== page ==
Sally O’Neil (sometimes spelled O’Neill) is one of that coterie of movie performers who, though little remembered today, were exceptionally popular during their zenith. Between 1925 and 1938, O’Neil starred in just over 40 motion pictures and, more often than not, had her name above the title. And while few of those titles are known today, she nevertheless enjoyed a distinguished career having shared the screen with the likes of Joan Crawford and Buster Keaton, and directed by such luminaries as John Ford and D.W. Griffith.
O’Neil was reportedly “discovered” by a director while dancing at a Los Angeles nightclub, but that may very well be one of those apocryphal only-in-Hollywood stories. Regardless, after a bit part in a 1925 Hal Roach short, she was soon starring in such successful MGM features as Sally, Mary, and Irene (1925), Mike (1926), and The Lovelorn (1927) which co-starred her sister Molly O’Day. Her breakthrough role came opposite Keaton in Battling Butler (1926) and she even made a smooth transition to talkies, starring in On With the Show! (Warner Bros., 1929), the first all color musical (although nothing more than a fragment of the original color version is known to exist). O’Neil’s combination of flapper, devil-may-care style—she was described during her heyday with such adjectives as “piquant,” “vivacious,” and “adorable”—and wide-eyed innocence made her a good fit for the era.
But O’Neil’s career was somewhat short-lived. She left MGM in 1927 to pursue a career outside the studio system, but that decision stalled her career and by the early 1930s she was spending most of her time working at Poverty Row studios. She made her last film in 1938, then left Hollywood altogether to pursue a stage career. By 1953, O’Neil had fully abandoned show business and began selling real estate in California’s Rancho Mirage area. That same year she married Midwestern businessman S.S. Battles. Mr. and Mrs. Battles settled in Mr. Battles’s home town of Galesburg, Illinois. O’Neil lived there for the remainder of her life. She passed in 1968 at age 59 and is buried in a cemetery on Galesburg’s far west side.
Galesburg—population 37,000—is usually noted as the birthplace of Pulitzer Prize-winning poet Carl Sandburg. It is also my home town; I lived there from age 2 until age 20. I first learned of Sally O’Neil in the 1980s, while I was still living in Galesburg; I came across her name and Midwest connection via a short write-up in a film book. Who knew that we once had a real-life movie star in our midst? After my discovery, I did as much research on her as I could at the time but it was harder in those pre-Google and YouTube days. And, sadly, even Sally’s better known films never made it to the late show or onto the video store shelves. Over time, I’ve come to understand the reasons why relatively little of O’Neil’s filmography survives.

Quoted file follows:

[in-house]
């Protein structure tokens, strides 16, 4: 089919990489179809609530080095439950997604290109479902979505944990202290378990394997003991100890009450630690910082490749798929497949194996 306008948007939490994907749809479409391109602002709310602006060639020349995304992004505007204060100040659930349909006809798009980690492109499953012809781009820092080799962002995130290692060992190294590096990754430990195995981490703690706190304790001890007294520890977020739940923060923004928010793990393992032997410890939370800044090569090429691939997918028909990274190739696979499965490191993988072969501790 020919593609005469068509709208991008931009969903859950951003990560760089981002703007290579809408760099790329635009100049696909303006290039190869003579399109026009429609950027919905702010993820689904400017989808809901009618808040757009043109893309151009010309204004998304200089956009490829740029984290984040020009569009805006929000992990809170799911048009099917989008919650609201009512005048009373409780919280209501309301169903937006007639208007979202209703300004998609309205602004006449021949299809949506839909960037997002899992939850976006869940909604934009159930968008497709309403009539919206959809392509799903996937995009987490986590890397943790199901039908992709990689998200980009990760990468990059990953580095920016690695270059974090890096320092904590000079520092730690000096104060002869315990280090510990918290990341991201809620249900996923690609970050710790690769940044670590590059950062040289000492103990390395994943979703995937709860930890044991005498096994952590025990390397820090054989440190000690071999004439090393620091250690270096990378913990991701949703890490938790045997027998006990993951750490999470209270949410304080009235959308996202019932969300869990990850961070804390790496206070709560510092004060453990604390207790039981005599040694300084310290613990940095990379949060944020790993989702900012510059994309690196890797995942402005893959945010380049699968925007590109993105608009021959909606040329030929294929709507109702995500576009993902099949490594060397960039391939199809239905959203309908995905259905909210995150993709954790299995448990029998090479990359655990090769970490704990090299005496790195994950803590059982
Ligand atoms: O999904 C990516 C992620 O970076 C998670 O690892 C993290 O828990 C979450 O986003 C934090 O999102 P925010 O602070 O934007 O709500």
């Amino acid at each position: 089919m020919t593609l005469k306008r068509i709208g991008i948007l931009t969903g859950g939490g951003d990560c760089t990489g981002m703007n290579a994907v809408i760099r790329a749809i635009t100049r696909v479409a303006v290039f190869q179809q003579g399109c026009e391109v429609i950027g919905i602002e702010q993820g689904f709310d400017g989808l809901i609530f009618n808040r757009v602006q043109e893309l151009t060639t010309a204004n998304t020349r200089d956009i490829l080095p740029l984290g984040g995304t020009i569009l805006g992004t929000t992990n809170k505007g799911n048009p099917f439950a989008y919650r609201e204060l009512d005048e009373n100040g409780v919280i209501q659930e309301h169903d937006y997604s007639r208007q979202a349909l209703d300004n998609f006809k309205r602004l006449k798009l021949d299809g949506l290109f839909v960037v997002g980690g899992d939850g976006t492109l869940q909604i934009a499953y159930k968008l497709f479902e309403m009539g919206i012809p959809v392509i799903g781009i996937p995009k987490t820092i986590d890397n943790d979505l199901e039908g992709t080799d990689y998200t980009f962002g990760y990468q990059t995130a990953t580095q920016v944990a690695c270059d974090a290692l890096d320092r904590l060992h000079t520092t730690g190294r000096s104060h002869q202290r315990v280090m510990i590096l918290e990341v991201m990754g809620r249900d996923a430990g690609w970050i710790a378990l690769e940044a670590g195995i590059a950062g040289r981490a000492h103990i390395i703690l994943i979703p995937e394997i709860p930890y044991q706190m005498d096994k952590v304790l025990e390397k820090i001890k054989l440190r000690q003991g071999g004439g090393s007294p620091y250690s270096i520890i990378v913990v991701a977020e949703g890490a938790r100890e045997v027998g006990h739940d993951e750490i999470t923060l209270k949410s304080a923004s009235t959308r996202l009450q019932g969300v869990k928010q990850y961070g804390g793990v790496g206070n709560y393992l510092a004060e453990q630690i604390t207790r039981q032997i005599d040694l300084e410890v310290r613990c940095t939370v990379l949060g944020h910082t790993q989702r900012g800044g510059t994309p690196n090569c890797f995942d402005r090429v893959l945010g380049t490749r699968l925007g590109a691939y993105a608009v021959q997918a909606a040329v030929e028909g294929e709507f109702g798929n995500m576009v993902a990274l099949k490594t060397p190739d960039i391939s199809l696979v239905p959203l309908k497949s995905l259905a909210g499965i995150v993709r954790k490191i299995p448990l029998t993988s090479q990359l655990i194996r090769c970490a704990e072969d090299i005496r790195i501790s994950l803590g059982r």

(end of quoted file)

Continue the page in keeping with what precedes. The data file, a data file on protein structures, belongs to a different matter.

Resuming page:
Last November I wrote a blog post about Children of Loneliness, a 1935 film for which there is no extant copy. The combination of the well-documented loss rate of silent features and the fact that many of O’Neil’s sound films were—like Children of Loneliness—made by independent, poorly-financed production companies, means that her career is only sporadically preserved. The Library, for example, has only one complete O’Neil silent (Battling Butler), and excerpt from another (The Callahans and the Murphys) and three sound titles. Only a handful of titles exist in other archives or in prints owned by collectors.
Despite Sally O’Neil Battles’s notoriety, the presence of a former movie star living in my working-class community never seemed to draw too much attention. Few townsfolk, then and now, seemed seem to realize that a one-time major film actress was living right in the area. But, then again, how would they have known? It seems Mrs. Battles made little of her earlier life and with so much of her film work obscured, erased, or eradicated, how could it ever be rediscovered?
But all is not lost. Not long ago we screened Battling Butler in our Packard Campus Theater. And there she was, finally for me to see—my hometown girl, right up there on the big screen.
Thank you for the article. I came across Miss O’Neil while doing some research on vaudeville history for The Orpheum Theatre, where I currently work as a manager. I became fascinated with Sally: her beauty, stardom, and the fact she settled down in Galesburg. It was always my wonder if she came to know Galesburg via The Orpheum Circuit. Would love to connect with you and learn about any more info you know about her, as well as hear any stories you may have from your childhood in Galesburg… please email me!
I stumbled upon your post because my sister and I are Sally’s great nieces and we have often spoken of Sally’s disappearance from the family, show business and subsequent move to Galesburg. We know that she married and settled there but not much else. Any information you have on her would be appreciated.
To all, this is a bit dated but Sally O’Neil was my great aunt on my mother’s side. My mother was Patricia Noonan who also did movies in Los Angeles with her two Aunts, Sally O’Neil and Molly O’Day.
My sister and I were hoping to find out where Sally had been buried and thank you for that informaton.
Blessings to all
We very much enjoyed your kind remarks about my former “Aunt Sally”, by marriage to her late niece , who was the daughter also of the late Molly O’Day (my mother in-law in the early sixties) .
Lot’s more to this story . We should talk.
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